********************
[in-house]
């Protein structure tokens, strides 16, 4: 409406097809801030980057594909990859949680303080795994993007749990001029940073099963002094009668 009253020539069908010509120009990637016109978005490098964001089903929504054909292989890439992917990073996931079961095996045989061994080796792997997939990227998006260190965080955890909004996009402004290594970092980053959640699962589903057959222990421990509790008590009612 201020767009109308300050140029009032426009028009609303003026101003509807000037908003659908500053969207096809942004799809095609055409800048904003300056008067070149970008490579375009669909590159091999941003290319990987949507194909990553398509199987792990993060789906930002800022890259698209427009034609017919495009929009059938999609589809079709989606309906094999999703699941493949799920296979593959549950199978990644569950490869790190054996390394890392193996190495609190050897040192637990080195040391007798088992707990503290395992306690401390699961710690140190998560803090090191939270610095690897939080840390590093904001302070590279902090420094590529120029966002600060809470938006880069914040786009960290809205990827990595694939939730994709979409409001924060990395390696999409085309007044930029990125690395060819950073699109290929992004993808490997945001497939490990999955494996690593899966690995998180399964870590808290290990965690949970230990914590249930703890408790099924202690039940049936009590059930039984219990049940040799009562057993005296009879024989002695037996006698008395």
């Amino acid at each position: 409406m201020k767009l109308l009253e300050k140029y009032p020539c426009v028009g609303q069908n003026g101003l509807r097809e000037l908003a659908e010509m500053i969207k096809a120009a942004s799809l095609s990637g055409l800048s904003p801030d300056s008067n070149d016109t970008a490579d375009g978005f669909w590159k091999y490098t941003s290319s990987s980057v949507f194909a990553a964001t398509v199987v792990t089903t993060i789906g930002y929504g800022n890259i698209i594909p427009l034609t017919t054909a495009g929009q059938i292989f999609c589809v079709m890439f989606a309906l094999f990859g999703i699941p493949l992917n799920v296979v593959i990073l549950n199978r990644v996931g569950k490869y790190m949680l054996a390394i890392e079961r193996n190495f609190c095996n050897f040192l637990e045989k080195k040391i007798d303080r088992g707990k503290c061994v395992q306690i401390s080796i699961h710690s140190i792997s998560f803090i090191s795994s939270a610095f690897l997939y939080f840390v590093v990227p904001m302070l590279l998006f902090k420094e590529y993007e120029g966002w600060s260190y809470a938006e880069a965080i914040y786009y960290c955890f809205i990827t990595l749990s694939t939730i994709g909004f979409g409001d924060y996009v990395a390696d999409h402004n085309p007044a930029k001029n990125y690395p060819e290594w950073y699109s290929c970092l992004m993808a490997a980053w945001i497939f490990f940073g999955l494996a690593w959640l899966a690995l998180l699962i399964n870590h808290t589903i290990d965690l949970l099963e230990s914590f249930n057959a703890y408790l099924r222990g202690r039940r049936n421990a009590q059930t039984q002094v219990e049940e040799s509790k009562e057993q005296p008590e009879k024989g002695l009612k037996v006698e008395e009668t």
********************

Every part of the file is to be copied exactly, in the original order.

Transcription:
[in-house]
């Protein structure tokens, strides 16, 4: 409406097809801030980057594909990859949680303080795994993007749990001029940073099963002094009668 009253020539069908010509120009990637016109978005490098964001089903929504054909292989890439992917990073996931079961095996045989061994080796792997997939990227998006260190965080955890909004996009402004290594970092980053959640699962589903057959222990421990509790008590009612 201020767009109308300050140029009032426009028009609303003026101003509807000037908003659908500053969207096809942004799809095609055409800048904003300056008067070149970008490579375009669909590159091999941003290319990987949507194909990553398509199987792990993060789906930002800022890259698209427009034609017919495009929009059938999609589809079709989606309906094999999703699941493949799920296979593959549950199978990644569950490869790190054996390394890392193996190495609190050897040192637990080195040391007798088992707990503290395992306690401390699961710690140190998560803090090191939270610095690897939080840390590093904001302070590279902090420094590529120029966002600060809470938006880069914040786009960290809205990827990595694939939730994709979409409001924060990395390696999409085309007044930029990125690395060819950073699109290929992004993808490997945001497939490990999955494996690593899966690995998180399964870590808290290990965690949970230990914590249930703890408790099924202690039940049936009590059930039984219990049940040799009562057993005296009879024989002695037996006698008395």
């Amino acid at each position: 409406m201020k767009l109308l009253e300050k140029y009032p020539c426009v028009g609303q069908n003026g101003l509807r097809e000037l908003a659908e010509m500053i969207k096809a120009a942004s799809l095609s990637g055409l800048s904003p801030d300056s008067n070149d016109t970008a490579d375009g978005f669909w590159k091999y490098t941003s290319s990987s980057v949507f194909a990553a964001t398509v199987v792990t089903t993060i789906g930002y929504g800022n890259i698209i594909p427009l034609t017919t054909a495009g929009q059938i292989f999609c589809v079709m890439f989606a309906l094999f990859g999703i699941p493949l992917n799920v296979v593959i990073l549950n199978r990644v996931g569950k490869y790190m949680l054996a390394i890392e079961r193996n190495f609190c095996n050897f040192l637990e045989k080195k040391i007798d303080r088992g707990k503290c061994v395992q306690i401390s080796i699961h710690s140190i792997s998560f803090i090191s795994s939270a610095f690897l997939y939080f840390v590093v990227p904001m302070l590279l998006f902090k420094e590529y993007e120029g966002w600060s260190y809470a938006e880069a965080i914040y786009y960290c955890f809205i990827t990595l749990s694939t939730i994709g909004f979409g409001d924060y996009v990395a390696d999409h402004n085309p007044a930029k001029n990125y690395p060819e290594w950073y699109s290929c970092l992004m993808a490997a980053w945001i497939f490990f940073g999955l494996a690593w959640l899966a690995l998180l699962i399964n870590h808290t589903i290990d965690l949970l099963e230990s914590f249930n057959a703890y408790l099924r222990g202690r039940r049936n421990a009590q059930t039984q002094v219990e049940e040799s509790k009562e057993q005296p008590e009879k024989g002695l009612k037996v006698e008395e009668t």